If you don’t have time to make gifts yourself, there a now a number of wholesale outlets online that provide a range of small gifts that will still allow you to make a profit on your fundraiser. The price of most items can typically be covered with spare change. All you need to do is estimate the quantity to order and decide on a date for delivery.
Here are some tips if you decide to pursue this option:
- Order your stock so it arrives at least a week before your event, preferably two.
- Be careful not to order too much as it is unlikely it will be able to be returned. Leftover stock is one of the easiest way to drain the profits of your fundraiser so it is better to be conservative than purchase too much. If you do order too much, however, you could always use the leftovers at another fundraiser, such as your school fete.
- Promote the date of your stall well ahead of time.
- Keep your pricing to whole dollar amounts where possible (between $2 and $5 is best but definitely nothing over $10).
- Think about holding the stall at lunchtime, but consider taking younger students through during class time to avoid the rush.
- Have a small amount of handmade items as a backup in case you run out of stock.
- Hold a debrief and write a review on the event, so you have a better idea of how to run it next year. Pay particular attention to gift quantities – what worked and what didn’t to assist with next year’s order.
Tip: Let people know what the proceeds will be spent on. For example: “The money raised will go towards our new playground structure that we hope to install in June this year.”
If all else fails or your school doesn’t have the time or resources to host a fundraiser of its own, there are plenty of options for individuals wanting to celebrate Mother’s Day while raising funds at the same time. Encourage your students to give their Mother’s Day card a personal touch by making it themselves or prepare a home cooked meal instead of taking their mother out to a restaurant and then donate the money saved to the school or another good cause.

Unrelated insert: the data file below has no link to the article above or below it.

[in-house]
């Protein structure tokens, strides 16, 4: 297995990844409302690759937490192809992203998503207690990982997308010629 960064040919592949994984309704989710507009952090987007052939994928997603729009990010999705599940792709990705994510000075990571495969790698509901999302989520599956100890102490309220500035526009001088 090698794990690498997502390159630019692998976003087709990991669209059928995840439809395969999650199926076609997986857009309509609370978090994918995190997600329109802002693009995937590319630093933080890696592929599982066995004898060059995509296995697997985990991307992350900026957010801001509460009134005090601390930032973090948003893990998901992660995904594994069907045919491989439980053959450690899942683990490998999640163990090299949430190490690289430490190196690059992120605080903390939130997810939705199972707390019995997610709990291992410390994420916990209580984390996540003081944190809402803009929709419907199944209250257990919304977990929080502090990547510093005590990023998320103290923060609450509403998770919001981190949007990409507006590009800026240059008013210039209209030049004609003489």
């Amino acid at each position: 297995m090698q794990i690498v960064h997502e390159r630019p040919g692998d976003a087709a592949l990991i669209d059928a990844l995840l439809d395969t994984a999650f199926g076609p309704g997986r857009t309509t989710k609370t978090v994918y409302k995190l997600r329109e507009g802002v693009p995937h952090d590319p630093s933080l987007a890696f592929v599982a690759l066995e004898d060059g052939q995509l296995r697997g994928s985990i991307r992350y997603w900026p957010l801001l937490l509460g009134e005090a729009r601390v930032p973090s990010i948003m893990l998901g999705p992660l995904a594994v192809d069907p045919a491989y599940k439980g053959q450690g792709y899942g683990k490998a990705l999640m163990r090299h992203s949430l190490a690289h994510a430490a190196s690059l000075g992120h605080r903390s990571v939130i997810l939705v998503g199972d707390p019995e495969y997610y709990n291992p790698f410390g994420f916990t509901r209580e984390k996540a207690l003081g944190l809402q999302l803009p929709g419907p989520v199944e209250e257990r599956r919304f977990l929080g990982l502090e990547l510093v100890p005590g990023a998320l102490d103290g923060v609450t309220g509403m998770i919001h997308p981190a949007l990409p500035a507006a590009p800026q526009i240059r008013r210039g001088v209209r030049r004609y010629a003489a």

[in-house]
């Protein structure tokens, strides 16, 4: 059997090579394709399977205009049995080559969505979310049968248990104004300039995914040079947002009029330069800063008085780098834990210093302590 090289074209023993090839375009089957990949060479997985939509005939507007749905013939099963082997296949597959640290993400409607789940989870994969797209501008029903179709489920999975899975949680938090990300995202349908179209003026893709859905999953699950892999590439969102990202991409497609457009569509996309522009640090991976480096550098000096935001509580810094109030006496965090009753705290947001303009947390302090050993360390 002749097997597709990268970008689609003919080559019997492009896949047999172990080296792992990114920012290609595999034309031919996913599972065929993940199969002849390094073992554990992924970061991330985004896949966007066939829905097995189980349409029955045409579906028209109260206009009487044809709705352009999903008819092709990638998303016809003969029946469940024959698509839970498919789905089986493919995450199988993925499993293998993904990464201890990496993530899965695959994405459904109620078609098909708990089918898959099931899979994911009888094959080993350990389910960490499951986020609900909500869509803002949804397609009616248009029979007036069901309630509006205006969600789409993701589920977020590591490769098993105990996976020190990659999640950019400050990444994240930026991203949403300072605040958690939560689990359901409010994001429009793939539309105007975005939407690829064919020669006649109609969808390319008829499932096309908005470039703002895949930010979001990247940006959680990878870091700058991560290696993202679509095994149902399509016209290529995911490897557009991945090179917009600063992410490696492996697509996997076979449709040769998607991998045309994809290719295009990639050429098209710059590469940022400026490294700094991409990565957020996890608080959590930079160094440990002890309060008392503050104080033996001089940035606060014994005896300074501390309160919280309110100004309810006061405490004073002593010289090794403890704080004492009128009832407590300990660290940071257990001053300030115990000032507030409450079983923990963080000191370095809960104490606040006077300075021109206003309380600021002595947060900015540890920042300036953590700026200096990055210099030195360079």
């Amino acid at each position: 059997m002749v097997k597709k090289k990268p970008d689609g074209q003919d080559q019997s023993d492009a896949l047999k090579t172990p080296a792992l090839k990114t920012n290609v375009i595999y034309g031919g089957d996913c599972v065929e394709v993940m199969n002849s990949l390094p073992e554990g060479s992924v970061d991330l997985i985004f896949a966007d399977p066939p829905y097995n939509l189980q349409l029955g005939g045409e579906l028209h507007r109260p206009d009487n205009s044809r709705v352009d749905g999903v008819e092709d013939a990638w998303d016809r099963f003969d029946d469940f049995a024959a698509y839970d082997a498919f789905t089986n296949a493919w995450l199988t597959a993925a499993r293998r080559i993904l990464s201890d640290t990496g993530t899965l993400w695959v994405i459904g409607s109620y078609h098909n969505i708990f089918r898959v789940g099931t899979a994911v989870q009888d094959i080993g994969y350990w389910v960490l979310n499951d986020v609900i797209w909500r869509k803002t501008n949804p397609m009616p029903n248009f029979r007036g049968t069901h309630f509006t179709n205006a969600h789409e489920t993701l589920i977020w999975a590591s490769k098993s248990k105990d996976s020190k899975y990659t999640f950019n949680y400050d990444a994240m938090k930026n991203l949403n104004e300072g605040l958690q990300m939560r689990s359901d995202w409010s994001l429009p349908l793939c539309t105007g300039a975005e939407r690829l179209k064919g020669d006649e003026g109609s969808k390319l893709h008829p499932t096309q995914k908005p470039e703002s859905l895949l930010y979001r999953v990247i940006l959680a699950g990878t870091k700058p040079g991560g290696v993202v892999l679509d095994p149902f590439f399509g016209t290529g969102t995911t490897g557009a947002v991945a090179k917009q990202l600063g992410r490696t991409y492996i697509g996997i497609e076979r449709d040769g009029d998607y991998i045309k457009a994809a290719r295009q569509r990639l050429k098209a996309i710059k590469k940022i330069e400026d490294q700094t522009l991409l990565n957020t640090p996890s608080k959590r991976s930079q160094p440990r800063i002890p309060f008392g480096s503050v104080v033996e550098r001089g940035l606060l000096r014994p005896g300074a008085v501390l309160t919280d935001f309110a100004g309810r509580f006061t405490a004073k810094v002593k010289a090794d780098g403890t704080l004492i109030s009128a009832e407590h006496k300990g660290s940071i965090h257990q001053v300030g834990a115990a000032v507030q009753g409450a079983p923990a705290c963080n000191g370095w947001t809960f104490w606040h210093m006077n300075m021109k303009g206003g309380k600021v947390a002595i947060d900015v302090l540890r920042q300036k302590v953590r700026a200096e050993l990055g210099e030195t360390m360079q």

OUR TIP: For donations, you can list your cause or a Mother’s Day appeal for free using new crowdfunding tool CrowdRaiser™, or consider donating to one of the women’s causes already listed on GiveNow.
6. Host a high tea
For a more upmarket fundraising option, invite mothers to enjoy a decadent afternoon of sweet treats while raising funds for a worthwhile cause. Hosting a high tea is potentially one of the most profitable fundraisers you can hold, as you can charge a higher ticket price (pre-sales are best) due to the quality of the event. By charging $20 per head, even with an attendance of 15 people, you have already raised $300 (get 50 people to come and you’ve raised $1000).
Try to keep costs down by using volunteers to provide the catering and selecting an appropriate venue. For extra funds, consider incorporating an auction or collecting donations for a door prize.
Tip: Leave guests with a thank-you goody bag containing chocolates or donated vouchers.